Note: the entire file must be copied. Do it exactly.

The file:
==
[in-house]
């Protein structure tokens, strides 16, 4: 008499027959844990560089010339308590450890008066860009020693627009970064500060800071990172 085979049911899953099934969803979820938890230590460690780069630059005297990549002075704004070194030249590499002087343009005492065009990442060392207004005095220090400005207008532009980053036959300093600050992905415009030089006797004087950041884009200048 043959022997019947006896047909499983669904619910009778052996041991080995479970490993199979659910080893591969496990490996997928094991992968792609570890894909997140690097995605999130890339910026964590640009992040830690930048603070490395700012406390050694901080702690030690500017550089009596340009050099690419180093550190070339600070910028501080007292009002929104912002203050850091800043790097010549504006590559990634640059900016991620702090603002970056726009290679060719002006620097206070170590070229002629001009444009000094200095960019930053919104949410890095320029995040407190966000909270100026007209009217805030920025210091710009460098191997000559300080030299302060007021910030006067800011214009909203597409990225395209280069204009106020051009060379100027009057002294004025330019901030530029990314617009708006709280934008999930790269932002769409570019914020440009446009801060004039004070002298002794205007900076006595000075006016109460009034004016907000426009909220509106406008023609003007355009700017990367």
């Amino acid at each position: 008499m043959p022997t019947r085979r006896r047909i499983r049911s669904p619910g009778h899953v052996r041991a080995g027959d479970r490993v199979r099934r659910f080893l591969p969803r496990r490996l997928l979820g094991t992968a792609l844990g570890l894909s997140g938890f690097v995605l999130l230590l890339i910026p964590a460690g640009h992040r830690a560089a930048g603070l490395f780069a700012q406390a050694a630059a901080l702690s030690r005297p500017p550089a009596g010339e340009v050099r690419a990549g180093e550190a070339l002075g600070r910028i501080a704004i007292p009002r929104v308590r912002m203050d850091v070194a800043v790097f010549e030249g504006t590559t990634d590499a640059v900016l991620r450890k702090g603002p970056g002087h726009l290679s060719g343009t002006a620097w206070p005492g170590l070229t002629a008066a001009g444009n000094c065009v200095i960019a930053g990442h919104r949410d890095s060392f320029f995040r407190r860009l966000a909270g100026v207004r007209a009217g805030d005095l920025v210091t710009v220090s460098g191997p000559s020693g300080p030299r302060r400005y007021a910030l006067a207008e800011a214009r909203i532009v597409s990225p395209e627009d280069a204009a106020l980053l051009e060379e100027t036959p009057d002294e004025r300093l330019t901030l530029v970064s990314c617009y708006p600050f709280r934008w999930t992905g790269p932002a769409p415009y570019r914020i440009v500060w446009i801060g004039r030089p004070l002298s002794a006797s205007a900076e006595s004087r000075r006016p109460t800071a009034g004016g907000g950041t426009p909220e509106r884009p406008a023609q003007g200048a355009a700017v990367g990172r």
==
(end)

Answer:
[in-house]
């Protein structure tokens, strides 16, 4: 008499027959844990560089010339308590450890008066860009020693627009970064500060800071990172 085979049911899953099934969803979820938890230590460690780069630059005297990549002075704004070194030249590499002087343009005492065009990442060392207004005095220090400005207008532009980053036959300093600050992905415009030089006797004087950041884009200048 043959022997019947006896047909499983669904619910009778052996041991080995479970490993199979659910080893591969496990490996997928094991992968792609570890894909997140690097995605999130890339910026964590640009992040830690930048603070490395700012406390050694901080702690030690500017550089009596340009050099690419180093550190070339600070910028501080007292009002929104912002203050850091800043790097010549504006590559990634640059900016991620702090603002970056726009290679060719002006620097206070170590070229002629001009444009000094200095960019930053919104949410890095320029995040407190966000909270100026007209009217805030920025210091710009460098191997000559300080030299302060007021910030006067800011214009909203597409990225395209280069204009106020051009060379100027009057002294004025330019901030530029990314617009708006709280934008999930790269932002769409570019914020440009446009801060004039004070002298002794205007900076006595000075006016109460009034004016907000426009909220509106406008023609003007355009700017990367």
């Amino acid at each position: 008499m043959p022997t019947r085979r006896r047909i499983r049911s669904p619910g009778h899953v052996r041991a080995g027959d479970r490993v199979r099934r659910f080893l591969p969803r496990r490996l997928l979820g094991t992968a792609l844990g570890l894909s997140g938890f690097v995605l999130l230590l890339i910026p964590a460690g640009h992040r830690a560089a930048g603070l490395f780069a700012q406390a050694a630059a901080l702690s030690r005297p500017p550089a009596g010339e340009v050099r690419a990549g180093e550190a070339l002075g600070r910028i501080a704004i007292p009002r929104v308590r912002m203050d850091v070194a800043v790097f010549e030249g504006t590559t990634d590499a640059v900016l991620r450890k702090g603002p970056g002087h726009l290679s060719g343009t002006a620097w206070p005492g170590l070229t002629a008066a001009g444009n000094c065009v200095i960019a930053g990442h919104r949410d890095s060392f320029f995040r407190r860009l966000a909270g100026v207004r007209a009217g805030d005095l920025v210091t710009v220090s460098g191997p000559s020693g300080p030299r302060r400005y007021a910030l006067a207008e800011a214009r909203i532009v597409s990225p395209e627009d280069a204009a106020l980053l051009e060379e100027t036959p009057d002294e004025r300093l330019t901030l530029v970064s990314c617009y708006p600050f709280r934008w999930t992905g790269p932002a769409p415009y570019r914020i440009v500060w446009i801060g004039r030089p004070l002298s002794a006797s205007a900076e006595s004087r000075r006016p109460t800071a009034g004016g907000g950041t426009p909220e509106r884009p406008a023609q003007g200048a355009a700017v990367g990172r």